When I’m in a somewhat blue or reflective mood, music is often my soul-searching companion. If I want to continue further-on-down this reflective path, I’ll put on some Joni Mitchell or Bill Evans. Ms. Mitchell will start my day; Mr. Evans will turn dusk into late night.
And when ennui is the only benefactor of my contemplative mood, no one sings me into a playful spirit like Ella Fitzgerald. I listen to her song and find myself typing at the keyboard, tapping keys and thoughts to the richness of her voice. Her human song fills my life with the productivity that only possibility can create. Possibility is so much more productive than hope.
Ella Fitzgerald’s legendary life sang a tune of possibility and triumph. She belted out her life’s song in a world so filled with constraints and prejudices toward a lead female vocalist. She was unstoppable in voice when the human world overflowed with bad behavior directed at a talented woman whose skin happened to be a rich dark-chocolate brown.
And when Ms. Fitzgerald opened her mouth to sing, her voice was a wonder to all who heard it. She tilted her head back and sang with her whole body. So pitch-perfect and crystal clear was her voice that the stories continue of the best jazz musicians tuning their instruments to it. Sing it she could like no one else; and the world stopped and listened. And the world was better for it.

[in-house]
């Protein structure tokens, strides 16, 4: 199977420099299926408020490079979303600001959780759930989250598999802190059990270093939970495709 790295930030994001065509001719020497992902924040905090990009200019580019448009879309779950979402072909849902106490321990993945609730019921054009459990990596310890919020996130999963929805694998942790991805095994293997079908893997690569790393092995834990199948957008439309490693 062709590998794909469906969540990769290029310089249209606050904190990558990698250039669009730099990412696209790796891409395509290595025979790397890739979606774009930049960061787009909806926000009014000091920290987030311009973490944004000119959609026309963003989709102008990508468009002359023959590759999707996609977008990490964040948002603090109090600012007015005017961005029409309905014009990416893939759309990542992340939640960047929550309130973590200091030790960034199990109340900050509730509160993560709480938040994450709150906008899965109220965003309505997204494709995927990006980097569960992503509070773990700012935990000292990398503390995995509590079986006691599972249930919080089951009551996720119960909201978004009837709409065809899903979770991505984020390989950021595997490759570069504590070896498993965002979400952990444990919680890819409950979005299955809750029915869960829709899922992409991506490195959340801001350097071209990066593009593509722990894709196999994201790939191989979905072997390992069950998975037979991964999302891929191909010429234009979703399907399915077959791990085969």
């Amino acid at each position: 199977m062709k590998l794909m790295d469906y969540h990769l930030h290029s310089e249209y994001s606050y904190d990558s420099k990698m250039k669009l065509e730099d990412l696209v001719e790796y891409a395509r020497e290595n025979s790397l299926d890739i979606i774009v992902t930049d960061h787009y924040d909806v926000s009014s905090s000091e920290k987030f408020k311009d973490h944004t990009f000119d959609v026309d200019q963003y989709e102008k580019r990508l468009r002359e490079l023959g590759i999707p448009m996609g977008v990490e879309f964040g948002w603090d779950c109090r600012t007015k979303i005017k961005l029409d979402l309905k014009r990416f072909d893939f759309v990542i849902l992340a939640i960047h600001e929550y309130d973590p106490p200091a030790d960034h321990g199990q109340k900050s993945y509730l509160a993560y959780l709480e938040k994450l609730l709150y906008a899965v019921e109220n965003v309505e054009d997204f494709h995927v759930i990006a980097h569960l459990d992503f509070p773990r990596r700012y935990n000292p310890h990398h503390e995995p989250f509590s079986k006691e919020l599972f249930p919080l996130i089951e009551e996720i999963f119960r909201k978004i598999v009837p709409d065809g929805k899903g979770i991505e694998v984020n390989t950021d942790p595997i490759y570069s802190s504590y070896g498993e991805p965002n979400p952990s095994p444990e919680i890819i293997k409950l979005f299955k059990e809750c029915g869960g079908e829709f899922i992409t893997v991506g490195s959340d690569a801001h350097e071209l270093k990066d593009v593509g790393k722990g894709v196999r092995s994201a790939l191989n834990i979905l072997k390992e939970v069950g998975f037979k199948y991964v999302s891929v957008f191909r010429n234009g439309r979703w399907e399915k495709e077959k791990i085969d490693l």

But more than any human music, nothing pulls me away from a somewhat narcissistic mood like a day’s walk with Mother Nature. Binoculars, camera and daypack are my tools. But it is my eyes and ears that give Her my full attention. I watch and listen to a bird’s world, so perfectly created and lived, with no need for involvement from my tiny human life, except to NOT wreak havoc with human footprint.
I walk and am flooded with the bigness of creation. I hear many a different bird's call and springtime Aves song. But there is always one song that causes all others to fade into the background. The voice is easily found as the song is sung from a perch that serves as an acoustic resonator that all Broadway stages would envy.
The song is rich and loud; its ring and echo are crystal clear and pitch perfect. The voice is that of the Carolina Wren.
I stop and listen to the Carolina Wren. I hear the harmonic echo of a mate’s response. If I’m really lucky I get clear view of the Carolina Wren’s Broadway-stage perch. I see a head tilted backward; a bill fully open and a chest quivering in song. I see a beautiful Carolina Wren singing with an entire body devoted to the gift of song.
And there she is. Ella Fitzgerald. Her bigger-than-life voice is calling from the Carolina Wren’s song.
Sing it they can like no one else; and I stop and listen. My life is better for it.